You don’t have to be using or patronizing the library to come in and use the cabinet.—Taylor Arnold, media and reference librarian at Billings (Mont.) Public Library
“Sometimes people take more than one kit, or one of our patrons would take the food items out of each bag and leave the rest,” Steinbauer says. “Ultimately, we felt that it was still better to have them available than to try to control how people used them.”
Steinbauer says the Care Kits have enabled her team to grow relationships with their regular patrons, many of whom are unhoused. She recalls a rainy day when a patron came in and took off his wet socks to dry on the radiator. Steinbauer told him he couldn’t do that but offered a kit with a fresh pair of socks in them, which he was grateful for.
“Even though he was a regular, and I knew his name, we had never officially met,” Steinbauer says. “From this moment, he asked me my name and introduced himself. That Care Kit brought a lot of positive interactions with him.”
Removing the stigma
The township of Oak Park, Illinois, wants to make personal care products more accessible for a specific population: children and teens.
Oak Park Township’s Youth and Family Services (YFS) Director Megan Traficano says that the topic of hygiene comes up often when working with this age group. Youth notice their bodies are changing and may have questions about puberty, she says, but many are too embarrassed to talk about it or get bullied if their families can’t afford hygiene supplies.
“We really wanted to destigmatize and make it where somebody didn’t necessarily have to come in and say ‘I need this,’” Traficano says, “because sometimes, especially for youth, they might not feel comfortable doing that.”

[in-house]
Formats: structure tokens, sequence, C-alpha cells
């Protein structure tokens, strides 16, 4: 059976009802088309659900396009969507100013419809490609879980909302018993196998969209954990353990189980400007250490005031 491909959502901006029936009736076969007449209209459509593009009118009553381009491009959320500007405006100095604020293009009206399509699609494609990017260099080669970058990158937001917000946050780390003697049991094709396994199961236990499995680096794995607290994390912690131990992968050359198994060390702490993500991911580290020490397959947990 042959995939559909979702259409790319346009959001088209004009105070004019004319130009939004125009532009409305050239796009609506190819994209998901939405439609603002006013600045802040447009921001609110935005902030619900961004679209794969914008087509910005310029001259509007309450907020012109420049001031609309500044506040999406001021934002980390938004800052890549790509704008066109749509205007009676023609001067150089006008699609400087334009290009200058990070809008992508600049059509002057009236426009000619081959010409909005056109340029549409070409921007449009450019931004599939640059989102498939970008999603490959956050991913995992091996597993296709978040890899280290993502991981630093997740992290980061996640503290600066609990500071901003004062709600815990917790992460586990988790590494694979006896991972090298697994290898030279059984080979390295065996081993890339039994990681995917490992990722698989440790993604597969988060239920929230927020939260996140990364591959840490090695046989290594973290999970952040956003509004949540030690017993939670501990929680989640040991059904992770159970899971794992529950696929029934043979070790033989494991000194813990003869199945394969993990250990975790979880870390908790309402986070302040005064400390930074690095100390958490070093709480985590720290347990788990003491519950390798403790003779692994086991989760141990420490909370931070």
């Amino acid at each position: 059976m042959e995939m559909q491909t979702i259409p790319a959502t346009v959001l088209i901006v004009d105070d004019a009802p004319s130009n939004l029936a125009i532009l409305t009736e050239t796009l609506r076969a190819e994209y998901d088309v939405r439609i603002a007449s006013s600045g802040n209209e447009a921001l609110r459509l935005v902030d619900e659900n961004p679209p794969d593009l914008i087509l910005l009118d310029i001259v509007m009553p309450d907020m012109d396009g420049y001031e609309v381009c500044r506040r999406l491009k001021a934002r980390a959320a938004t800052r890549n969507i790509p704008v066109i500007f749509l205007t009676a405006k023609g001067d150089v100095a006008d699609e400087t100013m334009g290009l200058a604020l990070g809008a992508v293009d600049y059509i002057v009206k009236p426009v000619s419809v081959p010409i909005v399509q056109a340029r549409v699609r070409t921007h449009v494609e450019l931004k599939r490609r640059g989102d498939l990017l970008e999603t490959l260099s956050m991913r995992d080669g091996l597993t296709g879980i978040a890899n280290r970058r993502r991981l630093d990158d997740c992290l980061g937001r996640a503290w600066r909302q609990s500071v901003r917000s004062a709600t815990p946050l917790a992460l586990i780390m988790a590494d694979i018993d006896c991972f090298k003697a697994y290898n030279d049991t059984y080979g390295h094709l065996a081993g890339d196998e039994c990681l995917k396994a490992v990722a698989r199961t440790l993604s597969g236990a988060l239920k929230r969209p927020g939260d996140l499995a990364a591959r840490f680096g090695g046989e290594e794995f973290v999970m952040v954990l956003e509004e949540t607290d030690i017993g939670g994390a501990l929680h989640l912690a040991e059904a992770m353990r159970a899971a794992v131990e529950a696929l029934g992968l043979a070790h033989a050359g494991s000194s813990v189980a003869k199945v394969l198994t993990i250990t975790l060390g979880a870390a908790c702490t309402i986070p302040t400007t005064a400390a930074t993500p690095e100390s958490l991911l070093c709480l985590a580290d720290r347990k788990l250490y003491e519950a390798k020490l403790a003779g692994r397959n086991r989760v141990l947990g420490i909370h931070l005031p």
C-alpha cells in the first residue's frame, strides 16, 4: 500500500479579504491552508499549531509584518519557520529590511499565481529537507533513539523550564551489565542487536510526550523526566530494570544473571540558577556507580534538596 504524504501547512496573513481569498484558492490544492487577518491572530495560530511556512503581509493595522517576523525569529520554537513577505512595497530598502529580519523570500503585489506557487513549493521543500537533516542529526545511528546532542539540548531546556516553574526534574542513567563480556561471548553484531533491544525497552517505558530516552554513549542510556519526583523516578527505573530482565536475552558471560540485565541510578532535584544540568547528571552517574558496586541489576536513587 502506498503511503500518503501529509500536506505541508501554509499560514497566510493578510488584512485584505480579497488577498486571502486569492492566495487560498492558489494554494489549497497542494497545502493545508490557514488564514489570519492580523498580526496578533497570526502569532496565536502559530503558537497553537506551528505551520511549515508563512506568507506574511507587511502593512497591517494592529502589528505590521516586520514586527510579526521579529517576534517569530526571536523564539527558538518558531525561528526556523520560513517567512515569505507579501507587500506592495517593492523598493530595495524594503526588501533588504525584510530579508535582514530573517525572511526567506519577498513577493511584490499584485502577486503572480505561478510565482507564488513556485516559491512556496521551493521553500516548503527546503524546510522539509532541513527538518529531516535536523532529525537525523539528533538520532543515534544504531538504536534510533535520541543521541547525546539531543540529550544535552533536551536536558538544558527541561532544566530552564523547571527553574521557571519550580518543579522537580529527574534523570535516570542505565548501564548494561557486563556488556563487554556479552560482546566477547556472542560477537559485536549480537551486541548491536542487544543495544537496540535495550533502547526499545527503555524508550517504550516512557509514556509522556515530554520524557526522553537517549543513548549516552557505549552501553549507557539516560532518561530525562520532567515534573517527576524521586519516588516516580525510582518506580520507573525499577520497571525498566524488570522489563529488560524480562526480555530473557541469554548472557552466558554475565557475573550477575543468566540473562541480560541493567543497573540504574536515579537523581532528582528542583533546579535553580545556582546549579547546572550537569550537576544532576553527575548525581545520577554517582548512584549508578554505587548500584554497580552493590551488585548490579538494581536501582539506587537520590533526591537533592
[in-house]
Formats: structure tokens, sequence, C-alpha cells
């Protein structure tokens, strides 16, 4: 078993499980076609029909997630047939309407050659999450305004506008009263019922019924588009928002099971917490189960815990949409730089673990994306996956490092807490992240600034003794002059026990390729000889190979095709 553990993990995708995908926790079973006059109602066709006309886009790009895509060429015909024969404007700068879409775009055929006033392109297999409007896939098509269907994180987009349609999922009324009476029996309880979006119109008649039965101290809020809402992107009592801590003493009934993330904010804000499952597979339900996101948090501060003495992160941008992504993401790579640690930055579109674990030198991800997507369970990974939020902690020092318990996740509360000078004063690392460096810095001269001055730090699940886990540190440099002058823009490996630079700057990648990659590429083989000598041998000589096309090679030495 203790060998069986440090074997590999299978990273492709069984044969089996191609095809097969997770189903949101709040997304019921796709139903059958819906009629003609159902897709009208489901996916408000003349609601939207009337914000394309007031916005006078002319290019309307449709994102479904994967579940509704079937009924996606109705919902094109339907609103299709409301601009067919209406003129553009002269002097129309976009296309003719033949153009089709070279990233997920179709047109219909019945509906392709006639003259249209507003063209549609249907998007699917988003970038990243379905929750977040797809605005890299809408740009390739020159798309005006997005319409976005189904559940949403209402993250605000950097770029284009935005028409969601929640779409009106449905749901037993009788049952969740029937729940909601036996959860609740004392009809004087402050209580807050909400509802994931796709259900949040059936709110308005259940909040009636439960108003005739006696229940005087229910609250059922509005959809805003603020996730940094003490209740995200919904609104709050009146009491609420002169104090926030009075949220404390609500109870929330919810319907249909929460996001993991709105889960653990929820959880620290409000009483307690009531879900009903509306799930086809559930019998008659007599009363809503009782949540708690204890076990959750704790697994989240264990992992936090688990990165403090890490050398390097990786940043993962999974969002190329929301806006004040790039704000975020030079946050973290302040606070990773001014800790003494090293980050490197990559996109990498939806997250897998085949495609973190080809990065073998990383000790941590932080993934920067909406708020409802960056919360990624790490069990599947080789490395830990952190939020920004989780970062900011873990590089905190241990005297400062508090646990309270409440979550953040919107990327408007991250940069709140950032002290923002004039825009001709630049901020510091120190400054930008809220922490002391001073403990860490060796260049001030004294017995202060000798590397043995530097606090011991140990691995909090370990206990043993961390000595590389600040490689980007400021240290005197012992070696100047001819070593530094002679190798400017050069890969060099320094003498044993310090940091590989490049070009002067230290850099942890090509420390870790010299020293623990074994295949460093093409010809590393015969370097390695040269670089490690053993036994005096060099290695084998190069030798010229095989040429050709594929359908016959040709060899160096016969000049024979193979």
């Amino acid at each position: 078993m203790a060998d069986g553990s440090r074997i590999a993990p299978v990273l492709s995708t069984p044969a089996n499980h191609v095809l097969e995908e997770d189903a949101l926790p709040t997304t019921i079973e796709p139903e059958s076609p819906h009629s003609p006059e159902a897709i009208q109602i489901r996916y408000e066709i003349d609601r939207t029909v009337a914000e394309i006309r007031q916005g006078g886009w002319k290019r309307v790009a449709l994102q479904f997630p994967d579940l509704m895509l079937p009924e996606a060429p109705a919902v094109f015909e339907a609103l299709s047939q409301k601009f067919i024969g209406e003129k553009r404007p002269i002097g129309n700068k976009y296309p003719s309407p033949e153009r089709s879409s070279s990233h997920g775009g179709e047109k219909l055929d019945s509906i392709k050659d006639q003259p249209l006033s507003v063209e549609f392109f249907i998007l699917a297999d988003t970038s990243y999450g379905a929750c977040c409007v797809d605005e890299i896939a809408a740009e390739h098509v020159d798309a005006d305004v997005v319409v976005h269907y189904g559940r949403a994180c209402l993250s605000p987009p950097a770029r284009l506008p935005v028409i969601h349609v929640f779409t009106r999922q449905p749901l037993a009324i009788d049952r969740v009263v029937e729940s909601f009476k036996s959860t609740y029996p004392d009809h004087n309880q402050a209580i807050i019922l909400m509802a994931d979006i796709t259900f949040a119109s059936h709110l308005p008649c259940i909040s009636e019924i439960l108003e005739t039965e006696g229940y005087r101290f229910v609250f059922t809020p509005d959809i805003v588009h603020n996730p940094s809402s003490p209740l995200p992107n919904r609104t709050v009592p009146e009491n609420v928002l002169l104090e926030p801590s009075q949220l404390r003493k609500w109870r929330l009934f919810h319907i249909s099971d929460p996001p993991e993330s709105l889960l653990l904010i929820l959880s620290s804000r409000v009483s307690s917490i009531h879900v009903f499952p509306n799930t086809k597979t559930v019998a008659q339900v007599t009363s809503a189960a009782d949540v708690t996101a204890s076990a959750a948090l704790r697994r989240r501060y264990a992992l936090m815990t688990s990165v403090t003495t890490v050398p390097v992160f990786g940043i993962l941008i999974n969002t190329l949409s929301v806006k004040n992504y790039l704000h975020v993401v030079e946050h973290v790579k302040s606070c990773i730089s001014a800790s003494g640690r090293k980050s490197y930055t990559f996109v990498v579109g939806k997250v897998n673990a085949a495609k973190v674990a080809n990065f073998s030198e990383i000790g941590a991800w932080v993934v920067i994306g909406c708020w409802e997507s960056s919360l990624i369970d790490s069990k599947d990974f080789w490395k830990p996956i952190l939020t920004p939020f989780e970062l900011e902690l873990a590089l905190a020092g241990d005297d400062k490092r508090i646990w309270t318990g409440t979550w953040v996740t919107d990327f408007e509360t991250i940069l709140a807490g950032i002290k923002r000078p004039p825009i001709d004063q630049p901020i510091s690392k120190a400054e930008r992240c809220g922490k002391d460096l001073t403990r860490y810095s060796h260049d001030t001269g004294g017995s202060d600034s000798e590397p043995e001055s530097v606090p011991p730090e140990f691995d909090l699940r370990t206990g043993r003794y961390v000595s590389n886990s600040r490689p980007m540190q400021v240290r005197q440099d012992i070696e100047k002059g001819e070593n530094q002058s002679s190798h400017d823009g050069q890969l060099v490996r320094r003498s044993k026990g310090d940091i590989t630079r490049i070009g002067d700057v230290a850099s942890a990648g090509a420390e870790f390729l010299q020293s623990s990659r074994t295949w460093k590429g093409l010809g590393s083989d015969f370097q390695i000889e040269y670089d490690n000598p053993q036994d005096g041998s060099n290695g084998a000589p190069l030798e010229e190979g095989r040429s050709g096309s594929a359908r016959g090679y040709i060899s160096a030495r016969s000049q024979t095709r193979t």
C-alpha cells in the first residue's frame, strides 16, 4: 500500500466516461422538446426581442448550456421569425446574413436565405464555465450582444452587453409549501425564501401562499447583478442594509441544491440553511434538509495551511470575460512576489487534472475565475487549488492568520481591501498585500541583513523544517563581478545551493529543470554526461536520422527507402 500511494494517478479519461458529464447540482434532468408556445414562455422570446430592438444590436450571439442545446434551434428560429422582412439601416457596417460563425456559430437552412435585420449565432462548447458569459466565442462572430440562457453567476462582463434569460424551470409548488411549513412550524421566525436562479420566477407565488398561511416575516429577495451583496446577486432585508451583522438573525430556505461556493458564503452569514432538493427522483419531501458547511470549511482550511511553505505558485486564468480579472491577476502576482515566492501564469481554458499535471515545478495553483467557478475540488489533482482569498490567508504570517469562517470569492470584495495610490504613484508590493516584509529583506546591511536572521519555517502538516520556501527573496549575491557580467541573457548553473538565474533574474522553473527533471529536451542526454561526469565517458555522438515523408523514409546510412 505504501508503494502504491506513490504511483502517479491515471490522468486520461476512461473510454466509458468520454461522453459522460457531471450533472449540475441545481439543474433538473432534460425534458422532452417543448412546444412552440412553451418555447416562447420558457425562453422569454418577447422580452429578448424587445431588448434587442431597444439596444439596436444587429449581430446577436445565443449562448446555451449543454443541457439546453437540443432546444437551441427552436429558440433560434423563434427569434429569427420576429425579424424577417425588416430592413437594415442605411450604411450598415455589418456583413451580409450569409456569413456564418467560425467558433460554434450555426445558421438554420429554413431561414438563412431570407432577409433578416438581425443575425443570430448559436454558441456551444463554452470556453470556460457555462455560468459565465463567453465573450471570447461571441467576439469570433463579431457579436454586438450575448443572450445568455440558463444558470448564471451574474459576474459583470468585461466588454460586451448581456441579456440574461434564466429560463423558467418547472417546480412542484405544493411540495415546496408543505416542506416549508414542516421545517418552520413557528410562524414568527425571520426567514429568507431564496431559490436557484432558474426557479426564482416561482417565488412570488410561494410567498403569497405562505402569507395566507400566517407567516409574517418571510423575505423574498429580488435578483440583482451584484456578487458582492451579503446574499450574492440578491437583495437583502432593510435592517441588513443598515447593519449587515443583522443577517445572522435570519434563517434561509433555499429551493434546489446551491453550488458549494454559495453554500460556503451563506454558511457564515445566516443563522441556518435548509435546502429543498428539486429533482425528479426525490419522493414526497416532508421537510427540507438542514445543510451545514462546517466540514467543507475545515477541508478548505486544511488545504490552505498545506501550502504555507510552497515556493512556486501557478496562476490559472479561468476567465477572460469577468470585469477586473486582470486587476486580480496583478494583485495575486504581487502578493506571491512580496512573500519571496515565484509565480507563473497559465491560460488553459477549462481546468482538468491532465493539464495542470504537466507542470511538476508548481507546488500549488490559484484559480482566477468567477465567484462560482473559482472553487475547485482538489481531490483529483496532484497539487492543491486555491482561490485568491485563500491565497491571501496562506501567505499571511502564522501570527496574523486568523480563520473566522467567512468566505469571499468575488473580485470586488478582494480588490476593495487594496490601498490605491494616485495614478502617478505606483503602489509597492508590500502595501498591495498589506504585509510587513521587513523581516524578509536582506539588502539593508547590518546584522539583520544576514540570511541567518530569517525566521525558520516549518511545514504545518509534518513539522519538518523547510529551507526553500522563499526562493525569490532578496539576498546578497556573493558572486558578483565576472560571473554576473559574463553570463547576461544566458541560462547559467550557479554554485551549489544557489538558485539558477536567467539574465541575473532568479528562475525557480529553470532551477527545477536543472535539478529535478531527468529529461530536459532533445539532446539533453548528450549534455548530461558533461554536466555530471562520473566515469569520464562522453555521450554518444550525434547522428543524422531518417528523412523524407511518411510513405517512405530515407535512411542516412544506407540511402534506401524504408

Though the local agency offers hygiene kits onsite and via delivery through the township, it had been looking to provide a more discreet distribution method. In 2022, YFS partnered with Oak Park Public Library (OPPL) to install a latched cabinet containing free toiletries in the restroom of the library’s children’s department.
The cabinet gets restocked nightly because it’s so popular, says OPPL Children’s Librarian Genevieve Grove. She notes the most-used items are toothbrushes and toothpaste, deodorant, and body lotion.
“Sometimes unhoused adults come in and take things, and that’s fine,” Grove says. “It’s not like the township has strictly said these supplies can only go for youth, but the first part of our mission is to try to get them in family spaces.”
Grove says there has been discussion about expanding hygiene product distribution to other libraries and schools in Oak Park—and is excited by the prospect that these programs will emerge elsewhere across the country.
For his part, Arnold wants to secure more sustainable funding for BPL’s Community Cabinet. He views the cabinet as just a first step toward addressing larger societal concerns, such as financial and housing insecurity.
“Libraries are about creating an ease of access to items and information,” Arnold says, “and that’s really what the Community Cabinet strives to do.”